After an incredible afternoon exploring Son Tra Mountain in search of the rare and beautiful Red-Shanked Doucs, we drove south for our final destination in Vietnam, Hoi An. Hoi An, is a UNESCO World Heritage Site and exceptionally well-preserved example of an ancient port town. It is also one of the most extraordinary villages I’ve ever visited. Known for its colorful lanterns strung from house to house, gently worn-in facades, tea houses and excellent street food, the little alleys of Hoi An instantly transport you to a bygone era of wind-powered ships tracing their trade routes and new worlds to discover. Not to mention that Hoi An is home to the best breakfast sandwich in the world according to Anthony Bourdain! (And I happen to agree!)
We chose The Four Seasons The Nam Hai for our three night stay, and as we sat in the gazebo that serves as the resort’s lobby, we admired the terraced nature of their expansive property, composed of 4 levels, each cradling it’s own pool descending until the property reaches the ocean. I have never been to a place with so many pools to chose from! (And let me tell you a sunrise swim is a must!) The property has so many places to bask in the sun with a good book, it made planning each day difficult. There was just so much to do in town and also so many perfect places to do positively nothing at the Nam Hai!
We dropped our bags at our villa and sipped the watermelon juice set out to welcome us. The villas mirror the same terraced pattern of the entire property with different levels for the desk, bed, and lounge area sloping down towards the water. The dark hardwoods and crisp white drapes surrounding the bed create an incredible feeling of calm, punctuated by energetic bursts of bright green and aqua upholstery. (Although my favorite aspect of our room was the his-and-hers closets!) We spent some time writing postcards to friends and family while lying on the day bed, before heading out for a late afternoon and evening in Hoi An.
Hoi An turned out to be my favorite town in Vietnam, as a lively UNESCO heritage site, the town is brilliantly preserved. Founded as a port town around 1595, Hoi An quickly became the most important port city on the east coast of Vietnam under rule by the Nguyễn Lords, who enacted open trade policies. The port experienced a boom under their reign connecting Europe with commodities from India, China and Japan. Hoi An became especially well known for their beautiful ceramics, and shipwrecks containing Vietnamese pottery from this period have been discovered as far away as the waters off Egypt’s coast! The secret to the town’s beautifully preserved streets, is the eventual end of Nguyễn rule, which moved much of Vietnam’s commerce up the coast to Da Nang, leaving Hoi An to quietly go on as a sleepy backwater for almost 200 years. Today the ancient buildings are still painted in a sweet array of pastels and adorned with potted plans and climbing vines. The main streets are lined with restaurants, guest homes, and shops ranging from chic boutiques to souvenir stands. The main paths are fairly crowded in the evening, as people arrive to witness the nightly river lantern lighting rituals. While the lit lanterns are beautiful, we appreciated the town best in the morning when we could enjoy the colorful lanes all by ourselves.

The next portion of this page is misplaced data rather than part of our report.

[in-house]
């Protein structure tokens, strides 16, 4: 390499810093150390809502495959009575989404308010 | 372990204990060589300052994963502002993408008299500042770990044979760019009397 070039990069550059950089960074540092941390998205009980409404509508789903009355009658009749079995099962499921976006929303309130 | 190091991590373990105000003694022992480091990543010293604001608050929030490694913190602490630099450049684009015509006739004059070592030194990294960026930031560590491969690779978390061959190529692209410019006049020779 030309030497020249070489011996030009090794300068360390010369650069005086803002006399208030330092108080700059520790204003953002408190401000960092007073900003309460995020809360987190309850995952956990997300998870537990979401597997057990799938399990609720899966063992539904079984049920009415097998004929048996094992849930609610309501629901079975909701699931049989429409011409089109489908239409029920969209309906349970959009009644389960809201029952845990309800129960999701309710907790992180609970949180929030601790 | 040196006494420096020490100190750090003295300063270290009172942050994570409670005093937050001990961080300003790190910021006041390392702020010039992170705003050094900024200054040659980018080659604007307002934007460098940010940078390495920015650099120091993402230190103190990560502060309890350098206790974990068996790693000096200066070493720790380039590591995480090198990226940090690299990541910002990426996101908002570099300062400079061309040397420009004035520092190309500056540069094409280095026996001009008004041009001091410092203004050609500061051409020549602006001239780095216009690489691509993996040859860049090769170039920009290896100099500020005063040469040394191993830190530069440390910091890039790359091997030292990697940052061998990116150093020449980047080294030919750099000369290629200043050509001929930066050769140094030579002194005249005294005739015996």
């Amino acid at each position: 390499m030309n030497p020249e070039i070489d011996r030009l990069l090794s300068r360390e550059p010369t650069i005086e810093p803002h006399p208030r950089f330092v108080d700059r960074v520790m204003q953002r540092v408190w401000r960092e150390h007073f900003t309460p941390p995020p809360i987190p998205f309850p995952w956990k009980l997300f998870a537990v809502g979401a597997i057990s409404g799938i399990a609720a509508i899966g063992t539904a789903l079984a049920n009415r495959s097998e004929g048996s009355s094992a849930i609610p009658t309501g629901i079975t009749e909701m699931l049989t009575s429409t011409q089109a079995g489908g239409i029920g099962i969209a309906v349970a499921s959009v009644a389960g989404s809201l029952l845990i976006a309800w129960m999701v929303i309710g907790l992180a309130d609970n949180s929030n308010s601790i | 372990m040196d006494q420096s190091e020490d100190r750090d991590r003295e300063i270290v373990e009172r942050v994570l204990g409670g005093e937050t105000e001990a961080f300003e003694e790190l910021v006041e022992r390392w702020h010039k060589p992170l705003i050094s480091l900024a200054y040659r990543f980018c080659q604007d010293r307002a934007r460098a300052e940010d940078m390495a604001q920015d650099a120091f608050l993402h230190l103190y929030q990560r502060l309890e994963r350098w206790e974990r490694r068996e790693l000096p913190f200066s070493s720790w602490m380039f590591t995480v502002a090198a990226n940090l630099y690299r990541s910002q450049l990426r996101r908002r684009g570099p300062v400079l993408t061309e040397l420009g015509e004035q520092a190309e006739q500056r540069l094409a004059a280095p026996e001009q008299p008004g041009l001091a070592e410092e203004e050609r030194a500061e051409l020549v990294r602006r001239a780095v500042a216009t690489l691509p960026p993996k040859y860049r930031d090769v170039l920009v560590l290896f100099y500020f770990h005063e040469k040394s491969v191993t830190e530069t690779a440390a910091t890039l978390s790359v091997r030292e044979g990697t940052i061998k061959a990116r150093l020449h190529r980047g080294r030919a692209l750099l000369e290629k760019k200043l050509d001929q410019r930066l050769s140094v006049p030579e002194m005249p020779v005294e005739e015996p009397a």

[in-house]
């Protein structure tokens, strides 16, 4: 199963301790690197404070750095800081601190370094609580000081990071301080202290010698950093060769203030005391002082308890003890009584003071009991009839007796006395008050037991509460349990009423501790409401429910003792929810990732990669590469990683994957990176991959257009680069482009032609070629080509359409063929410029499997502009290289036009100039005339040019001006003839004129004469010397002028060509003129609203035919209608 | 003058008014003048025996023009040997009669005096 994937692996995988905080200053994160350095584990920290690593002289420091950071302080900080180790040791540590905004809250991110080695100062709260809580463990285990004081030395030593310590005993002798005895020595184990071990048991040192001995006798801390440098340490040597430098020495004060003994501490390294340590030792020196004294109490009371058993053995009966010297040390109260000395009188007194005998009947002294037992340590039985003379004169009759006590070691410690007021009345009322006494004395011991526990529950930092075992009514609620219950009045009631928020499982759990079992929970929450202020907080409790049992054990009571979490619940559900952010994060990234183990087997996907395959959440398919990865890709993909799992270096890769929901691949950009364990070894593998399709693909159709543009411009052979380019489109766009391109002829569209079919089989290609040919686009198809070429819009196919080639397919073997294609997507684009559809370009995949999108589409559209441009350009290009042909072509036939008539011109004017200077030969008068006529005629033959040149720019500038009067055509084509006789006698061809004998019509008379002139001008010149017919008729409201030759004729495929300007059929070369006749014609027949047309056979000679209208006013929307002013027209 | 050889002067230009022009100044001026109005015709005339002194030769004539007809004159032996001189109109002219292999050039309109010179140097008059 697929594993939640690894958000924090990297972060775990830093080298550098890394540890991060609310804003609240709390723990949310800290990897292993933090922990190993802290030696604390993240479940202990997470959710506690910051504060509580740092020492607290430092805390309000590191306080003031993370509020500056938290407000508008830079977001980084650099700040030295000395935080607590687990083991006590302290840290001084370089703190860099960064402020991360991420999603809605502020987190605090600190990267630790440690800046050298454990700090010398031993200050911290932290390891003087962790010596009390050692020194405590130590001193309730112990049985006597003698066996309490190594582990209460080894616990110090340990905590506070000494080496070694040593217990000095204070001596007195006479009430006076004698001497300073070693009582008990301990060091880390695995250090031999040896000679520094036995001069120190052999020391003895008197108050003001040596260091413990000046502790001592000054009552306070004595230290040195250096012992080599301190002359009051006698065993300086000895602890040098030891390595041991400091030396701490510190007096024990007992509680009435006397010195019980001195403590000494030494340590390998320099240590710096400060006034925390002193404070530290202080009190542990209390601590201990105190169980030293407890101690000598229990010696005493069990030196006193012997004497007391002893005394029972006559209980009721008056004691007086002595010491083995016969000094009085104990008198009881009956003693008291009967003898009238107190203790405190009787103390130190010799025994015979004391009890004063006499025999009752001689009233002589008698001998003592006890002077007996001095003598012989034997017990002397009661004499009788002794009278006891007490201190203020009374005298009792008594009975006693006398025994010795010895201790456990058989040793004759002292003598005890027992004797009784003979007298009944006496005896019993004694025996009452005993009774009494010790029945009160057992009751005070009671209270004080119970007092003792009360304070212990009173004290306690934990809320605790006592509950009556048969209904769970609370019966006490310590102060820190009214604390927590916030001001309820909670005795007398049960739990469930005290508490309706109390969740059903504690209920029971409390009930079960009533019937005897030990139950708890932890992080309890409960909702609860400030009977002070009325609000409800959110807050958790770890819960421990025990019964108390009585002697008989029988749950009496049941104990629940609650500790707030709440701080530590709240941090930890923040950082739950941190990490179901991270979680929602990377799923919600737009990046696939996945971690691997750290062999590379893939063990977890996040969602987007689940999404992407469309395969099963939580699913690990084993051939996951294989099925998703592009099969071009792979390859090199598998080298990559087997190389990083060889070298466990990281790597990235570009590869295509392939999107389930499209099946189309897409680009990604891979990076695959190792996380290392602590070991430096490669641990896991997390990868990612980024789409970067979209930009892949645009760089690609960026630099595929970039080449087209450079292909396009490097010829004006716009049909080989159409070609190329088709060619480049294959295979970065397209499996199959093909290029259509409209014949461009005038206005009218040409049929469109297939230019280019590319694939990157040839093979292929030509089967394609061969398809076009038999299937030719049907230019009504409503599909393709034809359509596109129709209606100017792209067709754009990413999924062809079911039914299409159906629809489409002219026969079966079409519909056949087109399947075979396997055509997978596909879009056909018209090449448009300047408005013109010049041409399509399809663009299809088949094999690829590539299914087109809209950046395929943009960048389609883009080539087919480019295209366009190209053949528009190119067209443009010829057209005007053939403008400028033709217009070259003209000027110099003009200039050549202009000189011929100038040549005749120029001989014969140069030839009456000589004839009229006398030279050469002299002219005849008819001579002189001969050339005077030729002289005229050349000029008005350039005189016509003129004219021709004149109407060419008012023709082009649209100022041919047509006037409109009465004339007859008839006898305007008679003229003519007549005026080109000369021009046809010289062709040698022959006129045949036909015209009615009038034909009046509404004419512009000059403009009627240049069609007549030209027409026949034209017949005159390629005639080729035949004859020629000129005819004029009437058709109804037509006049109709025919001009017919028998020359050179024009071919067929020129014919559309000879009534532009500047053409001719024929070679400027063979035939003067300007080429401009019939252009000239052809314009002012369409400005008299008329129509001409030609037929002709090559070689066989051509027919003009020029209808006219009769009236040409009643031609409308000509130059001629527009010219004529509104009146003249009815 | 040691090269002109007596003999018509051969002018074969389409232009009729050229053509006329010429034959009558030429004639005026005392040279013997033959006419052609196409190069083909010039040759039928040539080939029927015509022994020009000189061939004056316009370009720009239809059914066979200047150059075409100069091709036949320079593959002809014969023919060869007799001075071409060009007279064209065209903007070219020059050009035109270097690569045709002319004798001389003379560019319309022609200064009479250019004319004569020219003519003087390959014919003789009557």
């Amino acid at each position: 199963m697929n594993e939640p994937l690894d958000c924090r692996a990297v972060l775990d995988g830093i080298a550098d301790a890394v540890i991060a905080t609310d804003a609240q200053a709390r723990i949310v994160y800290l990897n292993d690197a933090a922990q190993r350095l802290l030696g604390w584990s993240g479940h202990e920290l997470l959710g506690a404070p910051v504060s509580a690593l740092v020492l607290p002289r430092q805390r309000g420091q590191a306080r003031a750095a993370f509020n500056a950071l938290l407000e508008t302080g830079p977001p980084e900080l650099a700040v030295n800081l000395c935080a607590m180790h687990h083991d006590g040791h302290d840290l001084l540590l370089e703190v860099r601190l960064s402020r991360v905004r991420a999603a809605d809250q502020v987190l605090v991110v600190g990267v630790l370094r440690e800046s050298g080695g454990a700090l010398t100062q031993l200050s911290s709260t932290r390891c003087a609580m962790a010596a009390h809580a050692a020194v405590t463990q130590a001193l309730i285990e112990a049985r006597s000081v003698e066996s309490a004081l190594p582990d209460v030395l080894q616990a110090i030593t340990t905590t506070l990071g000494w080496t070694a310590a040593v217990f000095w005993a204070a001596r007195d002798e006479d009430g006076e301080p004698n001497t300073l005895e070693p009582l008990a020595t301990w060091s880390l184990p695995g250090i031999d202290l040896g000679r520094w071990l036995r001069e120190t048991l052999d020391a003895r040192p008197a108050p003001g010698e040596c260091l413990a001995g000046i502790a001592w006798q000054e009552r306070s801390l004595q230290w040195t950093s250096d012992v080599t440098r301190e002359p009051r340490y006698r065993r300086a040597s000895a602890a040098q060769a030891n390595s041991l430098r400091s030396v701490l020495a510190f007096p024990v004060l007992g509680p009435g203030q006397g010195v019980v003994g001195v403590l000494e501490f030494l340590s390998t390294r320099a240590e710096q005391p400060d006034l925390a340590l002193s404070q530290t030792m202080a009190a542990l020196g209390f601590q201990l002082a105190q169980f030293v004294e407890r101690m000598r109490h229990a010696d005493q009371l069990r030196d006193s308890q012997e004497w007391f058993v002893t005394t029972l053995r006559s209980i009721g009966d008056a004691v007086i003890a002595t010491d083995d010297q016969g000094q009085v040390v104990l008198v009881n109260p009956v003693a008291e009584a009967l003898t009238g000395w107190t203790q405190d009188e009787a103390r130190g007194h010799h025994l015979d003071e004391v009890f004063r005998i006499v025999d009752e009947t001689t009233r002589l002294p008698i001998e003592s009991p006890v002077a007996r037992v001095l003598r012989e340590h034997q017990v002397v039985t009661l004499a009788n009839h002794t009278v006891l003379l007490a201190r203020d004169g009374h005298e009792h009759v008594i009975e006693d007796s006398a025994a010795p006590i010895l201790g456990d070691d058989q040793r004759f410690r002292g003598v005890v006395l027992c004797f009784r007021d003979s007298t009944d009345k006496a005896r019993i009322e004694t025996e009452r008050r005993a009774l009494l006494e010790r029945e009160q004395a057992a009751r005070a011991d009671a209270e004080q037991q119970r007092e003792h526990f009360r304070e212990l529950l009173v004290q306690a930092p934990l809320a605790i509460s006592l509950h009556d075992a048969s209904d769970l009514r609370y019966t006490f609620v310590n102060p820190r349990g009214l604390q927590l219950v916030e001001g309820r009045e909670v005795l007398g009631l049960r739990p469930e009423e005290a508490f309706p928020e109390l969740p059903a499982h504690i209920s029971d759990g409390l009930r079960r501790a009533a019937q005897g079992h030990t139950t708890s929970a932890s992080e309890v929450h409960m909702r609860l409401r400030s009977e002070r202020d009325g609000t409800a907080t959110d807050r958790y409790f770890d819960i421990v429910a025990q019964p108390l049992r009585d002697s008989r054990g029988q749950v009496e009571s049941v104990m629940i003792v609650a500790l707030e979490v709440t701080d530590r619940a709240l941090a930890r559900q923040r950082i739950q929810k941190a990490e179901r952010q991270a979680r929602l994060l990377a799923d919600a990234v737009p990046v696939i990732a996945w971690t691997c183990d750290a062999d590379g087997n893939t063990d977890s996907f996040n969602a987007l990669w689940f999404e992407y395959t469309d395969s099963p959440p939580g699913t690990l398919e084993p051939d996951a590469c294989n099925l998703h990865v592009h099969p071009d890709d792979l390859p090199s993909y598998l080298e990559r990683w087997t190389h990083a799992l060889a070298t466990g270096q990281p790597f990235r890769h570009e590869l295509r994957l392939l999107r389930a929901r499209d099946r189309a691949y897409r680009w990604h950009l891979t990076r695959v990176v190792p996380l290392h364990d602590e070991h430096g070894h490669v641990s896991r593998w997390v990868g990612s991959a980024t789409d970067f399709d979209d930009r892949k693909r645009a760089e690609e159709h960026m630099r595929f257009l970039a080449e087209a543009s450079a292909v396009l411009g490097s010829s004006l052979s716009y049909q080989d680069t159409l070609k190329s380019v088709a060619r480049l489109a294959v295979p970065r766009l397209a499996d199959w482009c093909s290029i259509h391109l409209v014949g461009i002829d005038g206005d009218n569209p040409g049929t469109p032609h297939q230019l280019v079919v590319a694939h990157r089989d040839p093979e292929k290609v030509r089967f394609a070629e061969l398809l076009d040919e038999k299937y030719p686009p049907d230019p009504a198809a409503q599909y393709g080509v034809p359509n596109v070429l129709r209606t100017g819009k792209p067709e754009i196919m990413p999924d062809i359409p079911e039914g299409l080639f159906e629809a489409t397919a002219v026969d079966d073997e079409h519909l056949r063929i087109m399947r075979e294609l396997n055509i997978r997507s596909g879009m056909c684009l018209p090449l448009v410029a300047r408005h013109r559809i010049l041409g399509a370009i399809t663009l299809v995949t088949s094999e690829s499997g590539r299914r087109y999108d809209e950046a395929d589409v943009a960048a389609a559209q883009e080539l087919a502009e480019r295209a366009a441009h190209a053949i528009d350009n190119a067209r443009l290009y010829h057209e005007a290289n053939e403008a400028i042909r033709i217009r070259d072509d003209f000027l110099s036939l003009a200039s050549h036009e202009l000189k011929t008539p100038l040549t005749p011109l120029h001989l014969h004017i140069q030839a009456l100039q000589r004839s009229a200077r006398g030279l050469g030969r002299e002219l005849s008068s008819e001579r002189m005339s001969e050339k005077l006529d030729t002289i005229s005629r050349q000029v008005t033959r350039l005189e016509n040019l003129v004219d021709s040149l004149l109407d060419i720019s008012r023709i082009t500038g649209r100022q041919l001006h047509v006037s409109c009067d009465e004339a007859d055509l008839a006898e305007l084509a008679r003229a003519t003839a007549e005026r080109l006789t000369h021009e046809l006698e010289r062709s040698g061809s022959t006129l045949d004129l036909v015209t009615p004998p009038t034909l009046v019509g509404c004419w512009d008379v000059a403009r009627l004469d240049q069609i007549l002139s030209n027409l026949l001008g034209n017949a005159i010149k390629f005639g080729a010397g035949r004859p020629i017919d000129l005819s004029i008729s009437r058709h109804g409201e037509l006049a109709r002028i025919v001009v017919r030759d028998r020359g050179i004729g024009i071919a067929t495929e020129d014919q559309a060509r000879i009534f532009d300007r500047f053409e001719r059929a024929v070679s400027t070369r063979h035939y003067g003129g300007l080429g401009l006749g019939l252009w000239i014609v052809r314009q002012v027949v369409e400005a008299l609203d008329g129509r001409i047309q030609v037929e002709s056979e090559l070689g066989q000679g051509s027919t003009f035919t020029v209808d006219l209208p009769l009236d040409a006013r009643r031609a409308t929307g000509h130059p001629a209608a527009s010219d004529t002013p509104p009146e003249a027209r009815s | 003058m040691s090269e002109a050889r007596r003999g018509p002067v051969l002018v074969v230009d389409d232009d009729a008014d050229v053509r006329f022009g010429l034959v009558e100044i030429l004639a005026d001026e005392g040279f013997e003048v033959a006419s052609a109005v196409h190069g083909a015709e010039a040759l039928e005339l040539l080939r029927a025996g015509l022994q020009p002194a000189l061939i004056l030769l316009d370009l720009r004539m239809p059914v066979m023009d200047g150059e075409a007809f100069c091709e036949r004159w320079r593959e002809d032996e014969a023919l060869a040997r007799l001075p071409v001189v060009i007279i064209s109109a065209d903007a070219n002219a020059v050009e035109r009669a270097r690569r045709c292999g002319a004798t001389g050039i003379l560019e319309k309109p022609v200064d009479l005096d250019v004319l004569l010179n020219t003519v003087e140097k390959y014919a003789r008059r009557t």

Back at The Nam Hai, we decided to schedule one activity per day of our stay, ranging from a street-food inspired dinner fair at Le Sen, to the most delicious treatment at the property’s spa (which included massage, a scrub and a flower-filled bathing ritual). On our last day we spent the morning learning how to make several Vietnamese dishes at the Nam Hai Cooking school and their classes are an absolute must during your stay! Our class was led by Tran from The Nam Hai’s cooking team, and we joined another guest, Kelly, for a farm-to-table cooking experience and late lunch. The Four Seasons grows much of their own greens and fruits in a nearby farm, and we started our morning in the garden picking our own herbs before learning how rice paper is made at a local factory and eventually heading back to the property to cook up some of our favorite Vietnamese dishes! (You can read more about the class and Vietnam’s food culture here.) We’re so glad to have the recipes to some of our favorite dishes so we can carry a piece of Vietnam back home with us!
From the people we met to the food we experienced and the places we explored, Vietnam was truly a memorable journey and incredible country. We can’t wait to return someday soon!
All photos by David and Stacie Flinner for stacieflinner.com